‘Reading Eggs’ is a computer based, educational game that allows foundation phase pupils to ‘play their way’ to improving their own reading skills.
This new initiative comes from the Click Foundation, a non-governmental organisation focused on offering innovative technology-based solutions to create a meaningful impact in learning.
According to CEO Martine Schaffer, the organisation was formed in 2012, and has since expanded their reach to several schools across the country.
“Our aim is to go into schools and bring the technology to life. [Reading Eggs] is a self-paced [learning and reading] programme [where] the children think that they are playing a game,” said Schaffer.
The Click Foundation works with schools that have functional computer systems, and where the majority of the pupils do not use English as a home language.
The programme works in partnership with the school, bringing in facilitators for each class to oversee the pupils’ participation.
Both the computer programme and the facilitators are sponsored by the Click Foundation.
‘Reading Eggs’ is in effect a self-paced interactive game with levels of gradual complexity.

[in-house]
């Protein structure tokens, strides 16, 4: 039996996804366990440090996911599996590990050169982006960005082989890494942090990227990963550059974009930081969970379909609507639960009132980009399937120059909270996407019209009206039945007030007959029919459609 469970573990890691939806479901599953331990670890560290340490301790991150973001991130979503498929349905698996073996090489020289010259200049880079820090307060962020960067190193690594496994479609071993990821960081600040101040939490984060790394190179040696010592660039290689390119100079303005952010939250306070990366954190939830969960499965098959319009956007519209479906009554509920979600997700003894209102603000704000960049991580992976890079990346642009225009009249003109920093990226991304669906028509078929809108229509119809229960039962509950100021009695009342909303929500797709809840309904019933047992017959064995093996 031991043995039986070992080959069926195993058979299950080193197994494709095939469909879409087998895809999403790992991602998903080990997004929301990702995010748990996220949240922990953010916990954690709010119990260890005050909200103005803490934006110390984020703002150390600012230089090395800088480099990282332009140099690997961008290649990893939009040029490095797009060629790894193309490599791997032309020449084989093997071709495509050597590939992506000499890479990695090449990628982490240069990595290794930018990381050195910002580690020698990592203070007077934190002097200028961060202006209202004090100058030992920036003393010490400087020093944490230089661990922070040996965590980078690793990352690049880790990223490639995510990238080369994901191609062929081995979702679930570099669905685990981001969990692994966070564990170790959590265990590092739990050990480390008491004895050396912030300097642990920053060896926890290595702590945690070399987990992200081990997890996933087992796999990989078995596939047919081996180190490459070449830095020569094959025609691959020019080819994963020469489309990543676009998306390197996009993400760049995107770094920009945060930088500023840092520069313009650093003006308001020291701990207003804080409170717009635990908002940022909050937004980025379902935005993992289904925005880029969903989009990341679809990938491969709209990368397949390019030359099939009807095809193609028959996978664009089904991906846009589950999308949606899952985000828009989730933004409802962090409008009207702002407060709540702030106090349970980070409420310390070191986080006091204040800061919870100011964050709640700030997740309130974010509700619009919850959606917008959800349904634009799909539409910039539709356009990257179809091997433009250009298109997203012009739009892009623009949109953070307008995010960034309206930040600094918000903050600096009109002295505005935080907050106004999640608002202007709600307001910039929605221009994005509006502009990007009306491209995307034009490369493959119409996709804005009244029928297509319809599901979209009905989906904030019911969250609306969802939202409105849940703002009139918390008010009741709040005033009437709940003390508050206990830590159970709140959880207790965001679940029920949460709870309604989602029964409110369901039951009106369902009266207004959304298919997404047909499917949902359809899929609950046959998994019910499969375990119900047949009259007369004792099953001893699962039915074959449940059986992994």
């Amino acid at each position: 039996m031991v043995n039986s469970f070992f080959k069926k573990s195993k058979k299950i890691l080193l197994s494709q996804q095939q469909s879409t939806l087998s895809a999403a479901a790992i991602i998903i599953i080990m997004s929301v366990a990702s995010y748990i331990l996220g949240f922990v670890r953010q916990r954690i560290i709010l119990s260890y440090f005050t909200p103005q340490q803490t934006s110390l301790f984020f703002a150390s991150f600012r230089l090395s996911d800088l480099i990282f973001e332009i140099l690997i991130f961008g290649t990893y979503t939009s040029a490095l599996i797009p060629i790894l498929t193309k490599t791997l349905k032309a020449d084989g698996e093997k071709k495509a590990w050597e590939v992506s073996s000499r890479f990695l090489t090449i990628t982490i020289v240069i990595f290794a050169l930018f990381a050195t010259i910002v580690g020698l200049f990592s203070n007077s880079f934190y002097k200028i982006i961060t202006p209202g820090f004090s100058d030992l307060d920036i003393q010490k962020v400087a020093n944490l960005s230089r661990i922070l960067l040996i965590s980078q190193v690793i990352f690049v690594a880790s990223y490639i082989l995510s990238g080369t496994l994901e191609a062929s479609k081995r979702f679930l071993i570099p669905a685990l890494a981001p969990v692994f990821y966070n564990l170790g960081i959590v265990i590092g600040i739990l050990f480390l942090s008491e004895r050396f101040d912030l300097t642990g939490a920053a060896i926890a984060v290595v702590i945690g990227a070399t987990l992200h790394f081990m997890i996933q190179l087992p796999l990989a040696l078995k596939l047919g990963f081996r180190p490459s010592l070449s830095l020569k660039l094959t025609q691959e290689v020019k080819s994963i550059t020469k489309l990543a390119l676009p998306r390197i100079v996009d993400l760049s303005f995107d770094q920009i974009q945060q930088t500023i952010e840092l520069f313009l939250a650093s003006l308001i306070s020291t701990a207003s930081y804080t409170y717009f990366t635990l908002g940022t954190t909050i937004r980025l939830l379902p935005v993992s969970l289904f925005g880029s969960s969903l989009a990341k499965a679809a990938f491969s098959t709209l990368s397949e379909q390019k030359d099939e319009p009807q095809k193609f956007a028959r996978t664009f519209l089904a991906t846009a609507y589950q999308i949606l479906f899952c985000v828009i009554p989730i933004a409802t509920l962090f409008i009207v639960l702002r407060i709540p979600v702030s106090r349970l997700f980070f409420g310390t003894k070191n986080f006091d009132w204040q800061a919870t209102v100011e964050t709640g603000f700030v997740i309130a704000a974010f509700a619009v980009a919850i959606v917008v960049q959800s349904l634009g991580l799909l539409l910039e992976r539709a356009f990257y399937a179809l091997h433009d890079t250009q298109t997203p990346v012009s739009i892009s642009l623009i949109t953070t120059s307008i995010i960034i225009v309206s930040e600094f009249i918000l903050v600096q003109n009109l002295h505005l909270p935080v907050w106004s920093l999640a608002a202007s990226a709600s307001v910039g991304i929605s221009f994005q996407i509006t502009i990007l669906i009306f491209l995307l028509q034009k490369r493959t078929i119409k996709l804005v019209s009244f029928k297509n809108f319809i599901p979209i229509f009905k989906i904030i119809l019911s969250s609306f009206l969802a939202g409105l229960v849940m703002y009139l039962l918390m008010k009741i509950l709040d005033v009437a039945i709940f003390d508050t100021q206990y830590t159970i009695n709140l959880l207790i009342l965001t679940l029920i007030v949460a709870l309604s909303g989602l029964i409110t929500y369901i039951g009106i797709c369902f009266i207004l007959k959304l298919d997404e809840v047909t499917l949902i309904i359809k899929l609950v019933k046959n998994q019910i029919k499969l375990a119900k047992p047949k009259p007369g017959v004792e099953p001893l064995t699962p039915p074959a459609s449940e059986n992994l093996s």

The programme is designed to improve the pupil’s reading ability, and will only allow for progression once specific outcomes have been achieved by the pupil.
Schaffer emphasised that the programme always offers positive reinforcement.
The organisation works with Foundation Phase pupils, and at Parkhurst Primary 80 Grade 1 pupils and 42 Grade2 pupils have been participating in ‘Reading Eggs’ since February.
Principal of Parkhurst Primary, Sanjeev Maharaj said he saw value in the programme as many of the pupils at the school do not use English as a home language.
The programme allows the pupils to pick up the language more quickly and effectively.
Maharaj noted that from a broader perspective, once literacy improves, pupils are more enabled to learn effectively in the classroom as they progress through their educational careers.
“The biggest thing is that the children are guiding themselves, it is self paced. Computer skills [are also developed] instinctively. [Through participating in the programme] children learn to listen better, more attentively and follow instructions. That filters back into the classroom and they become easier to teach,” he said.
Schaffer explained that the organisation also had access to the data regarding the pupils’ improvement through the programme.
In the long term, the Click Foundation will have enough data to distinguish trends and attributes related to improving literacy.